The hormonal agent FGF23 is linked to structural deficits in the brain
September 27, 2018, Medical University of South Carolina
Researchers at the Medical University of South Carolina (MUSC) have uncovered systems by which high levels of a hormonal agent called FGF23 can decrease brain health.
In results released in the journal PLoS ONE on September 7th, 2018, high levels of fibroblast growth element 23 (FGF23) were connected with structural modifications in the brain’s frontal lobes. High FGF23 levels are believed to result in the vascular calcification seen in patients with persistent kidney disease. The study showed that such a process might also affect the brain in clients without chronic kidney disease however with elevated cardiovascular danger elements, according to Leonardo Bonilha, M.D., Ph.D., associate teacher of neurology in the MUSC Department of Medication and director of the research study.
“We found that there is a relationship between high levels of FGF23 and a form of structural compromise in the brain,” said Bonilha.
FGF23 is produced in the bone. Normally, FGF23 works in the kidneys and the gut to control levels of calcium and phosphate in the body. It is believed to be increased in individuals who consume a diet high in phosphates, which are often found in foods with preservatives. In people with chronic kidney illness or in those who consume a diet high in phosphates, can be a calcification of their arteries, which can trigger cardiac arrest or stroke. FGF23 may be the factor.
Bonilha and graduate student Barbara Marebwa were interested in understanding if FGF23 might cause brain problems in individuals who had elevated cardiovascular danger aspects, such as hypertension, diabetes, or high cholesterol. The idea was to identify if a high FGF23 level, present in people who did not have chronic kidney disease, was a sign of problems in the brain.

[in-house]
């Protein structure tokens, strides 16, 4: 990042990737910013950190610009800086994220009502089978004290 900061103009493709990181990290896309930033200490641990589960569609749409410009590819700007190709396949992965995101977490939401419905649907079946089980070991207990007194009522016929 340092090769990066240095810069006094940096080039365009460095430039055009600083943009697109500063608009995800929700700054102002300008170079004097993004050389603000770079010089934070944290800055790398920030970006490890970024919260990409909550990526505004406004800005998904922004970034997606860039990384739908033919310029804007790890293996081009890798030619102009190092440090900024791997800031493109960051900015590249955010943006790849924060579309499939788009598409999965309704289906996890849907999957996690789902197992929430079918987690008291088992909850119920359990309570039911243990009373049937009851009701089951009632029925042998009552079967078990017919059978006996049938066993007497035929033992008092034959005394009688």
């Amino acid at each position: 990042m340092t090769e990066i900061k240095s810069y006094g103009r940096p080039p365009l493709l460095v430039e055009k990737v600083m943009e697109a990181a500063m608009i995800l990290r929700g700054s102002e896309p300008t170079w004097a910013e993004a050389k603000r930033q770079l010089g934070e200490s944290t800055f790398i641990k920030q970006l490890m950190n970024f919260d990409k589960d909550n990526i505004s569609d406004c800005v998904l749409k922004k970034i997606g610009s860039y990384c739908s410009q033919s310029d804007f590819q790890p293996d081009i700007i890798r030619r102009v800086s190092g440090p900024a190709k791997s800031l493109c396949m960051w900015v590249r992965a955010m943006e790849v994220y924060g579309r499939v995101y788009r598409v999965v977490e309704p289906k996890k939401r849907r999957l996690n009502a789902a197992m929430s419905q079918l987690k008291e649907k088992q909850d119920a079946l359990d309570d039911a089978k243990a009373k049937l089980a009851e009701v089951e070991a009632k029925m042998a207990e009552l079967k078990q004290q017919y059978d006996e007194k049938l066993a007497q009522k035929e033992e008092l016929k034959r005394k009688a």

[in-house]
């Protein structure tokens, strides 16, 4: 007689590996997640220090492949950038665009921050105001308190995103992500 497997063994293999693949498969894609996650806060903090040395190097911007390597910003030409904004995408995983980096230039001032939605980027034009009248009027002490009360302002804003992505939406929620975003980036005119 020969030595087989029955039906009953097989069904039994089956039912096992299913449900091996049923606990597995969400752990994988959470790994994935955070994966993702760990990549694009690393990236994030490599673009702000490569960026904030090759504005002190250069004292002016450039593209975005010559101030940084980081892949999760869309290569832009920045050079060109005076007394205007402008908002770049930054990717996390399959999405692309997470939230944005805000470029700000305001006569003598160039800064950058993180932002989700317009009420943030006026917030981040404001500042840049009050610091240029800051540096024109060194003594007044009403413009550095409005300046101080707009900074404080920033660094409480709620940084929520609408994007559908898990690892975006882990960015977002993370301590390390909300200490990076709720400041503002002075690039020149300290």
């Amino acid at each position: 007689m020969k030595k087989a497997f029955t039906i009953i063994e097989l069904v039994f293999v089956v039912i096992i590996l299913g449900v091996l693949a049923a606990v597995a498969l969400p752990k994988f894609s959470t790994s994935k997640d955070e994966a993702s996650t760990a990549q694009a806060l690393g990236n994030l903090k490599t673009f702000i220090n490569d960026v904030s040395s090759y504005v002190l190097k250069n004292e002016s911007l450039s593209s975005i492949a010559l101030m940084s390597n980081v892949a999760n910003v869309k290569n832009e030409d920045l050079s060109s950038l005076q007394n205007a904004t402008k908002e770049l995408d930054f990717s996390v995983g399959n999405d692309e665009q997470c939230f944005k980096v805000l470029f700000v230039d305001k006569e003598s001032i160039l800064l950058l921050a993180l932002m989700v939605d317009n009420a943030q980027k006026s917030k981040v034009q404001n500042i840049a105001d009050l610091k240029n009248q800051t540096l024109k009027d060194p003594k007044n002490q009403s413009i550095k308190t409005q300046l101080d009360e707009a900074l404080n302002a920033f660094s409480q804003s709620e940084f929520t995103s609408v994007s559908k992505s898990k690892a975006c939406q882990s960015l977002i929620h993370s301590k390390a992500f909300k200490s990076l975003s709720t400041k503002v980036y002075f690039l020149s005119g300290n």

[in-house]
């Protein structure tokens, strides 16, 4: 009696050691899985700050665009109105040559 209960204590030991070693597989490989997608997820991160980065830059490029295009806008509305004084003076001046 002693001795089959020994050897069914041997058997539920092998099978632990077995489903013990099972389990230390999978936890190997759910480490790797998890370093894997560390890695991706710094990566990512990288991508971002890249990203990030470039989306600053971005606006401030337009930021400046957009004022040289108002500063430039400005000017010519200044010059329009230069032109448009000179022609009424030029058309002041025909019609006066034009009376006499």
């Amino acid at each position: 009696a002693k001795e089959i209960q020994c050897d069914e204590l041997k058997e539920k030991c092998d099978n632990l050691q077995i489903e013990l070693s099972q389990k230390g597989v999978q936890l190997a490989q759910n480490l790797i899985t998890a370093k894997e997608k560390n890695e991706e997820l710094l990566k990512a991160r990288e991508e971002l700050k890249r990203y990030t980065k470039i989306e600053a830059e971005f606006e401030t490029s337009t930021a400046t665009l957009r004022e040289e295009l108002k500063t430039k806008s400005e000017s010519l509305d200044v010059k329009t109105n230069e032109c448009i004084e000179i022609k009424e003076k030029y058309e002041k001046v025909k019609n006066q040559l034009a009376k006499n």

Bonilha and Marebwa tested the concept that FGF23 and cardiovascular threat aspects put together were an indication of issues with communication in different parts of the brain. The researchers utilized magnetic resonance imaging to analyze the connectomes in clients’ brains, which was a way to see how different regions of their brains were connected. The approach allows researchers to examine the white matter of the brain, which is more susceptible to the type of stress that can take place when vessels end up being calcified.
The team looked at a function of the connectome called modularity, which can expose how well various parts of the brain are arranged. Individuals with unusually high modularity have greater levels of disconnection in the brain, which may show problems with brain health in those areas.
These results suggest that FGF23 is associated with problems with brain health in people who currently have high blood pressure, diabetes, or high cholesterol. As a result, elevated FGF23 levels might lead to structural damage in parts of the brain that may put people at a greater danger of stroke or issues with stroke recovery.
“It is necessary to comprehend the elements that associate with brain health, since brain health is connected with aging and durability to injury. For example, if you get a stroke and you already have jeopardized brain health, the stroke may be more serious and you might not recuperate as well,” described Bonilha.
The work became part of a strategically focused research study network (SFRN) grant moneyed by the American Heart Association to MUSC to analyze disparities in stroke recovery. Myles Wolf, holder of an SFRN grant in heart and kidney research study at Duke, contributed to the work. Together, the research team might have discovered a prospective disparity in stroke healing by highlighting vulnerability in the brains of patients with high FGF23 levels. For example, people without access to fresh foods may have high levels of FGF23 and thus an increased risk of stroke.
The next action, according to Bonilha, is to figure out if reducing FGF23 levels in clients with cardiovascular risk aspects can cause much better brain health or even to much better results following stroke. Previous operate in other laboratories has exposed that FGF23 levels rise in people with cardiovascular threat factors and who take in a diet high in phosphates. The new results build on this finding and highlight the importance of a healthy diet plan in safeguarding the brain.
“This study is an important initial step to lead to methods to enhance dietary habits and improve brain health,” stated Bonilha.